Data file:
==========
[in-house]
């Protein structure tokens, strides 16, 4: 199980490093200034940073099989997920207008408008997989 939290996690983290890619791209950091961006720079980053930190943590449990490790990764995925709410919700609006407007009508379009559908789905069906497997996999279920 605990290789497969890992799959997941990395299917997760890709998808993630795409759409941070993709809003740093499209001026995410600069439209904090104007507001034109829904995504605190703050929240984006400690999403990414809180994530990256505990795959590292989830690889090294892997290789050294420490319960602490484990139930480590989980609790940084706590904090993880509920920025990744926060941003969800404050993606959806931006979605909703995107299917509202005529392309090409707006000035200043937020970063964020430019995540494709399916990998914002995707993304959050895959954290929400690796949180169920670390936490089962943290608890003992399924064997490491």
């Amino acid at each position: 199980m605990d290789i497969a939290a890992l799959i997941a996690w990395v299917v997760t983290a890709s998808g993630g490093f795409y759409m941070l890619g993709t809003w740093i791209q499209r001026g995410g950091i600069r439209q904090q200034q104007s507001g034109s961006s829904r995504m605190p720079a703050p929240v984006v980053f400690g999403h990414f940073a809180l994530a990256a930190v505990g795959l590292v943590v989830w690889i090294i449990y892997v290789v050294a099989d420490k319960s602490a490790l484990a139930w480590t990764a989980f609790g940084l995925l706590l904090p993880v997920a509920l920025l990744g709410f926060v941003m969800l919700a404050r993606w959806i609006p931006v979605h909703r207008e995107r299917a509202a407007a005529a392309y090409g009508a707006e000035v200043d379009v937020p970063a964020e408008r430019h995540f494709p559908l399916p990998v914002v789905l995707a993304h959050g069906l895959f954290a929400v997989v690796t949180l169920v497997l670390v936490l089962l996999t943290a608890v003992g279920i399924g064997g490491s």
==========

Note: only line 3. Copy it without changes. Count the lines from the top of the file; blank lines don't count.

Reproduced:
């Amino acid at each position: 199980m605990d290789i497969a939290a890992l799959i997941a996690w990395v299917v997760t983290a890709s998808g993630g490093f795409y759409m941070l890619g993709t809003w740093i791209q499209r001026g995410g950091i600069r439209q904090q200034q104007s507001g034109s961006s829904r995504m605190p720079a703050p929240v984006v980053f400690g999403h990414f940073a809180l994530a990256a930190v505990g795959l590292v943590v989830w690889i090294i449990y892997v290789v050294a099989d420490k319960s602490a490790l484990a139930w480590t990764a989980f609790g940084l995925l706590l904090p993880v997920a509920l920025l990744g709410f926060v941003m969800l919700a404050r993606w959806i609006p931006v979605h909703r207008e995107r299917a509202a407007a005529a392309y090409g009508a707006e000035v200043d379009v937020p970063a964020e408008r430019h995540f494709p559908l399916p990998v914002v789905l995707a993304h959050g069906l895959f954290a929400v997989v690796t949180l169920v497997l670390v936490l089962l996999t943290a608890v003992g279920i399924g064997g490491s």